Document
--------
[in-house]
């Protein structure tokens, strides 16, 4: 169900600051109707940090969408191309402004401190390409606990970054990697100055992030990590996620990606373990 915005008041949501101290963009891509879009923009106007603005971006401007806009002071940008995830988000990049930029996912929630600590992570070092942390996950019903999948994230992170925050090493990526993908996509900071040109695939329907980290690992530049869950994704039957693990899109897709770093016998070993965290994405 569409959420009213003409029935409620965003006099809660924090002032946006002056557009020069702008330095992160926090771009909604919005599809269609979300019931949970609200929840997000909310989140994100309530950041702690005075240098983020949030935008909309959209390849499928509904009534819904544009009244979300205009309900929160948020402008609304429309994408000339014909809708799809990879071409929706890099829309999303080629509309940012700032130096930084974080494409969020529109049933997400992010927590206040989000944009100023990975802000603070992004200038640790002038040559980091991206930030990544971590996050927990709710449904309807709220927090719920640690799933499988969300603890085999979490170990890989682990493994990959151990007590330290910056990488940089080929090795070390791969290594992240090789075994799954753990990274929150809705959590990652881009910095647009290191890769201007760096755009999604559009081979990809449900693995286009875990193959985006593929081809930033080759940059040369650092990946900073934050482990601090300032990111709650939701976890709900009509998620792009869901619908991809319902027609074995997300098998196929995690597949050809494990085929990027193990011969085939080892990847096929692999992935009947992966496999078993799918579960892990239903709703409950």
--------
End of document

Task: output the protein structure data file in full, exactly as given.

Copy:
[in-house]
């Protein structure tokens, strides 16, 4: 169900600051109707940090969408191309402004401190390409606990970054990697100055992030990590996620990606373990 915005008041949501101290963009891509879009923009106007603005971006401007806009002071940008995830988000990049930029996912929630600590992570070092942390996950019903999948994230992170925050090493990526993908996509900071040109695939329907980290690992530049869950994704039957693990899109897709770093016998070993965290994405 569409959420009213003409029935409620965003006099809660924090002032946006002056557009020069702008330095992160926090771009909604919005599809269609979300019931949970609200929840997000909310989140994100309530950041702690005075240098983020949030935008909309959209390849499928509904009534819904544009009244979300205009309900929160948020402008609304429309994408000339014909809708799809990879071409929706890099829309999303080629509309940012700032130096930084974080494409969020529109049933997400992010927590206040989000944009100023990975802000603070992004200038640790002038040559980091991206930030990544971590996050927990709710449904309807709220927090719920640690799933499988969300603890085999979490170990890989682990493994990959151990007590330290910056990488940089080929090795070390791969290594992240090789075994799954753990990274929150809705959590990652881009910095647009290191890769201007760096755009999604559009081979990809449900693995286009875990193959985006593929081809930033080759940059040369650092990946900073934050482990601090300032990111709650939701976890709900009509998620792009869901619908991809319902027609074995997300098998196929995690597949050809494990085929990027193990011969085939080892990847096929692999992935009947992966496999078993799918579960892990239903709703409950």